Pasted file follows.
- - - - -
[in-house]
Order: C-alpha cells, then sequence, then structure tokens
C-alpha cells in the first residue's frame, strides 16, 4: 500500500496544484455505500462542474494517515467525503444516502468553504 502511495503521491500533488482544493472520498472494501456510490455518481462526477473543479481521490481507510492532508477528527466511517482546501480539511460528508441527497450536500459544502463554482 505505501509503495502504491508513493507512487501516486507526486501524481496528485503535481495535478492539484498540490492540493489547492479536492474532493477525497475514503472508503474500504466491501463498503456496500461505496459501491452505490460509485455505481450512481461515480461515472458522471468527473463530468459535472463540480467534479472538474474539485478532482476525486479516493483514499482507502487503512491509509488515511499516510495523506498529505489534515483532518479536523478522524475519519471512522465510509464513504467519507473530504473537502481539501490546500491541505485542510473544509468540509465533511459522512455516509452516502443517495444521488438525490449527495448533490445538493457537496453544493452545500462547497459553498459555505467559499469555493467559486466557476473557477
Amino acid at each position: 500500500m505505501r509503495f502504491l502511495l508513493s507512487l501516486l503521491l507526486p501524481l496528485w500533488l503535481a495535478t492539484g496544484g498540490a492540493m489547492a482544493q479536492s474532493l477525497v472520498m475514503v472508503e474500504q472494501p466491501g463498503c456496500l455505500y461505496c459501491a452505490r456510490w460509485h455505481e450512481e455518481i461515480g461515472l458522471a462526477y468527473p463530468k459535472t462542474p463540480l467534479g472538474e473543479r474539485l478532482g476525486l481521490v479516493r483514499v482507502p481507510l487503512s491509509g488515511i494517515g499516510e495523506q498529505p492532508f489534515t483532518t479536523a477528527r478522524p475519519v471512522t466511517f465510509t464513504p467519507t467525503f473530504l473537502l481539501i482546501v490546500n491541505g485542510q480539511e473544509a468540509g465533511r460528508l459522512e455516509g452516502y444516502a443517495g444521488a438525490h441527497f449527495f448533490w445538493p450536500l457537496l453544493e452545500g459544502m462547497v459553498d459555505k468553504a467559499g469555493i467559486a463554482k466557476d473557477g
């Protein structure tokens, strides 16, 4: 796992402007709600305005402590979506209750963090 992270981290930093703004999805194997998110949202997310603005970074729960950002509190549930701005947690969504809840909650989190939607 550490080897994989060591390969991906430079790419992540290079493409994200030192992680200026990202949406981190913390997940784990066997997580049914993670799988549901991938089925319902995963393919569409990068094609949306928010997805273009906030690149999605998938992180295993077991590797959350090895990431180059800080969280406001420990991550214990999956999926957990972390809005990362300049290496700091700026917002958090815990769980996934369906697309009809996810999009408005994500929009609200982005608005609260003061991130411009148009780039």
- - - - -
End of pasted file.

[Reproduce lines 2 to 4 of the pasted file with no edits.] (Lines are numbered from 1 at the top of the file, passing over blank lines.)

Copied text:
Order: C-alpha cells, then sequence, then structure tokens
C-alpha cells in the first residue's frame, strides 16, 4: 500500500496544484455505500462542474494517515467525503444516502468553504 502511495503521491500533488482544493472520498472494501456510490455518481462526477473543479481521490481507510492532508477528527466511517482546501480539511460528508441527497450536500459544502463554482 505505501509503495502504491508513493507512487501516486507526486501524481496528485503535481495535478492539484498540490492540493489547492479536492474532493477525497475514503472508503474500504466491501463498503456496500461505496459501491452505490460509485455505481450512481461515480461515472458522471468527473463530468459535472463540480467534479472538474474539485478532482476525486479516493483514499482507502487503512491509509488515511499516510495523506498529505489534515483532518479536523478522524475519519471512522465510509464513504467519507473530504473537502481539501490546500491541505485542510473544509468540509465533511459522512455516509452516502443517495444521488438525490449527495448533490445538493457537496453544493452545500462547497459553498459555505467559499469555493467559486466557476473557477
Amino acid at each position: 500500500m505505501r509503495f502504491l502511495l508513493s507512487l501516486l503521491l507526486p501524481l496528485w500533488l503535481a495535478t492539484g496544484g498540490a492540493m489547492a482544493q479536492s474532493l477525497v472520498m475514503v472508503e474500504q472494501p466491501g463498503c456496500l455505500y461505496c459501491a452505490r456510490w460509485h455505481e450512481e455518481i461515480g461515472l458522471a462526477y468527473p463530468k459535472t462542474p463540480l467534479g472538474e473543479r474539485l478532482g476525486l481521490v479516493r483514499v482507502p481507510l487503512s491509509g488515511i494517515g499516510e495523506q498529505p492532508f489534515t483532518t479536523a477528527r478522524p475519519v471512522t466511517f465510509t464513504p467519507t467525503f473530504l473537502l481539501i482546501v490546500n491541505g485542510q480539511e473544509a468540509g465533511r460528508l459522512e455516509g452516502y444516502a443517495g444521488a438525490h441527497f449527495f448533490w445538493p450536500l457537496l453544493e452545500g459544502m462547497v459553498d459555505k468553504a467559499g469555493i467559486a463554482k466557476d473557477g